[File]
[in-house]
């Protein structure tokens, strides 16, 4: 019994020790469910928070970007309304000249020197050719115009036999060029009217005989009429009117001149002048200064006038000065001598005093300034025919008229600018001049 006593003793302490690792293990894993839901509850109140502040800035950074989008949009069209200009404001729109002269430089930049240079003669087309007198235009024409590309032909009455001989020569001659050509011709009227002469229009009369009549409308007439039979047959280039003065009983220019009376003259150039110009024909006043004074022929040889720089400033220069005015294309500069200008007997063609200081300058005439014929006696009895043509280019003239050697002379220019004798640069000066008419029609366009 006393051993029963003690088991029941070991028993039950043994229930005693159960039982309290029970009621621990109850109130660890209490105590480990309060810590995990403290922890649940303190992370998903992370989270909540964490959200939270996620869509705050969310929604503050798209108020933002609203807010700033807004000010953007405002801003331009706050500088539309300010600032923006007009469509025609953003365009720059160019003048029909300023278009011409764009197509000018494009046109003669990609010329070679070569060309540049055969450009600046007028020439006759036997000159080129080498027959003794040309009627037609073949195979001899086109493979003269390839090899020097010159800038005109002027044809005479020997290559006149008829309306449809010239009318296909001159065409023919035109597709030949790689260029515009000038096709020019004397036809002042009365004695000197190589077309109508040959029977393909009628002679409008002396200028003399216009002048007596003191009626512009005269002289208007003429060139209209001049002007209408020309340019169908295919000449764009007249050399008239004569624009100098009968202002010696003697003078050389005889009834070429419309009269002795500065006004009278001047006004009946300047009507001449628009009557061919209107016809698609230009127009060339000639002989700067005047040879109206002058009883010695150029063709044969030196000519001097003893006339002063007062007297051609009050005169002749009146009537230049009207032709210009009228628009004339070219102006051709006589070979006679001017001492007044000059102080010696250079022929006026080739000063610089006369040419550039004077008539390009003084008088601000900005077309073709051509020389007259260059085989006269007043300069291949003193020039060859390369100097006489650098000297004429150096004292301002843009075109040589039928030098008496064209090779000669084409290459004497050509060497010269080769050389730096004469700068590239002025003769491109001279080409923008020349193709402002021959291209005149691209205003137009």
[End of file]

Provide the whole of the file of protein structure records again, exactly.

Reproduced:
[in-house]
């Protein structure tokens, strides 16, 4: 019994020790469910928070970007309304000249020197050719115009036999060029009217005989009429009117001149002048200064006038000065001598005093300034025919008229600018001049 006593003793302490690792293990894993839901509850109140502040800035950074989008949009069209200009404001729109002269430089930049240079003669087309007198235009024409590309032909009455001989020569001659050509011709009227002469229009009369009549409308007439039979047959280039003065009983220019009376003259150039110009024909006043004074022929040889720089400033220069005015294309500069200008007997063609200081300058005439014929006696009895043509280019003239050697002379220019004798640069000066008419029609366009 006393051993029963003690088991029941070991028993039950043994229930005693159960039982309290029970009621621990109850109130660890209490105590480990309060810590995990403290922890649940303190992370998903992370989270909540964490959200939270996620869509705050969310929604503050798209108020933002609203807010700033807004000010953007405002801003331009706050500088539309300010600032923006007009469509025609953003365009720059160019003048029909300023278009011409764009197509000018494009046109003669990609010329070679070569060309540049055969450009600046007028020439006759036997000159080129080498027959003794040309009627037609073949195979001899086109493979003269390839090899020097010159800038005109002027044809005479020997290559006149008829309306449809010239009318296909001159065409023919035109597709030949790689260029515009000038096709020019004397036809002042009365004695000197190589077309109508040959029977393909009628002679409008002396200028003399216009002048007596003191009626512009005269002289208007003429060139209209001049002007209408020309340019169908295919000449764009007249050399008239004569624009100098009968202002010696003697003078050389005889009834070429419309009269002795500065006004009278001047006004009946300047009507001449628009009557061919209107016809698609230009127009060339000639002989700067005047040879109206002058009883010695150029063709044969030196000519001097003893006339002063007062007297051609009050005169002749009146009537230049009207032709210009009228628009004339070219102006051709006589070979006679001017001492007044000059102080010696250079022929006026080739000063610089006369040419550039004077008539390009003084008088601000900005077309073709051509020389007259260059085989006269007043300069291949003193020039060859390369100097006489650098000297004429150096004292301002843009075109040589039928030098008496064209090779000669084409290459004497050509060497010269080769050389730096004469700068590239002025003769491109001279080409923008020349193709402002021959291209005149691209205003137009």